The Red Sox are in crisis, and time is running out for Ben Cherington

Following a 10-19 May which dumped them deep into the American League cellar, there is a Red Sox meltdown brewing. At this point, with Boston possessing the fifth-worst record in baseball, we are looking at something much more worrying than a simple slow start, something much more serious than a sporadic underperformance. Quite honestly, we are looking at 51 games of unspeakably bad baseball, and stretching back to last season, 18 months of abject failure on the part of management to build a team befitting Red Sox tradition. Ultimately, we are looking at an institutional crisis on Yawkey Way.

Just take a look at the current roster. For a team that cost $184 million to assemble, the Red Sox have a disproportionate share of defects and deficiencies. Hanley Ramirez is signed through 2018, but his defence is so bad as to be nearly unplayable. Rusney Castillo is a raw neophyte being paid like a proven superstar. And prospects such as Blake Swihart and Xander Bogaerts have either been grossly overhyped or severely rushed on the road to Boston. Meanwhile, David Ortiz is lost at the plate; Koji Uehara is showing signs of age; and not a single hitter seems capable of producing with runners in scoring position. As for the starting rotation? Well, there is not enough ink in my pen to discuss that again.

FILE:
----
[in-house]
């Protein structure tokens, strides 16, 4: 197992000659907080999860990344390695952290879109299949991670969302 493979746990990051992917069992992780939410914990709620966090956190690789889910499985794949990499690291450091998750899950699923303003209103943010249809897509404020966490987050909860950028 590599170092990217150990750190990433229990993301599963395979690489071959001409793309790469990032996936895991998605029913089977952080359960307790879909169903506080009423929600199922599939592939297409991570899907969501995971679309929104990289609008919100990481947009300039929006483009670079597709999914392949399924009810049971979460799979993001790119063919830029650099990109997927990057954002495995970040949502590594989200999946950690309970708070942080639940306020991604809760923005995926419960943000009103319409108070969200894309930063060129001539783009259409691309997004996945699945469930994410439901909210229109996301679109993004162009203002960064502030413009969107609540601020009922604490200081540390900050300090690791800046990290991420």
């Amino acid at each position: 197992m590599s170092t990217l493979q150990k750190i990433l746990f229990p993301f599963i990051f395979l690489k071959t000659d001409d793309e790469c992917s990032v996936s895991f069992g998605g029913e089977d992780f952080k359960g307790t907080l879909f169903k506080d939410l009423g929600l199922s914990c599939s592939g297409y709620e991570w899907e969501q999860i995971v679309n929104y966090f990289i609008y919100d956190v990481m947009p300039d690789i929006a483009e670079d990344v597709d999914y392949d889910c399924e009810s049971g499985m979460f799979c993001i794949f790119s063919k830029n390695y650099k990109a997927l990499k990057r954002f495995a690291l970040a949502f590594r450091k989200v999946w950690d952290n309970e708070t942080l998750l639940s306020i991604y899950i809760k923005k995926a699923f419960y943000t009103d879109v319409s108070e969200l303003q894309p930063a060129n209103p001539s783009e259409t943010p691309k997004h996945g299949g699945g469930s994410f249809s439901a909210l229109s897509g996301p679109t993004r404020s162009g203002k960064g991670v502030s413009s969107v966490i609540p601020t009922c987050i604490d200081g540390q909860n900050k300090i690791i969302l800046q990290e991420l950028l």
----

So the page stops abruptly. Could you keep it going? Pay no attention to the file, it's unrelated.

But, if this Red Sox team seems bad on paper, it is even worse on the field. Boston currently ranks 23rd in the majors in runs scored, 25th in slugging percentage, 26th in WHIP and 28th in ERA, despite possessing the third-largest payroll. The Sox were recently swept by the Twins, before losing three of four to the Rangers in Texas, including some of the sloppiest baseball I have seen from a Boston team. In fact, the Rangers series, capped by Josh Hamilton's walk-off heroics, felt like a new nadir for the Red Sox – a nadir that certain members of team management were fortunate to survive.

Which brings us to general manager Ben Cherington, who after years of poor decision-making is really starting to feel the pressure in Boston. Admittedly, his work in constructing the 2013 world champion Red Sox was legendary, but hitting on so many successful free agent signings in one winter looks to have been an aberration when judged in the context of his wider portfolio.

Since November 2013, the Red Sox’ moves have been terrible. They let Jacoby Ellsbury sign with the Yankees and attempted to replace him with Grady Sizemore. They failed to pay Jon Lester his true market worth and watched him join the Cubs. And following a dismal 71-91 showing in 2014, they invested astronomical sums of money in decidedly shaky investments like Castillo, Uehara, Pablo Sandoval and Ramirez, who is already breaking down two months into a four-year deal. Pitching, concurrently, has been a sorry afterthought in recent years, with Clay Buchholz becoming the awkward ace of a team whose general manager is struggling with the magnitude of his position.

Ultimately, there is a panicked transience to everything the Red Sox do nowadays, whereas the mid-2000s dynasty we all so fondly recall was built with calm intelligence. Basically, after years of trying, Ben Cherington has failed to succeed Theo Epstein in honing a Boston baseball juggernaut. Accordingly, as the Red Sox crisis deepens and October baseball fades further from view, it may finally be time for John Henry to clear the decks and get back to basics. It may be time for a clear out.

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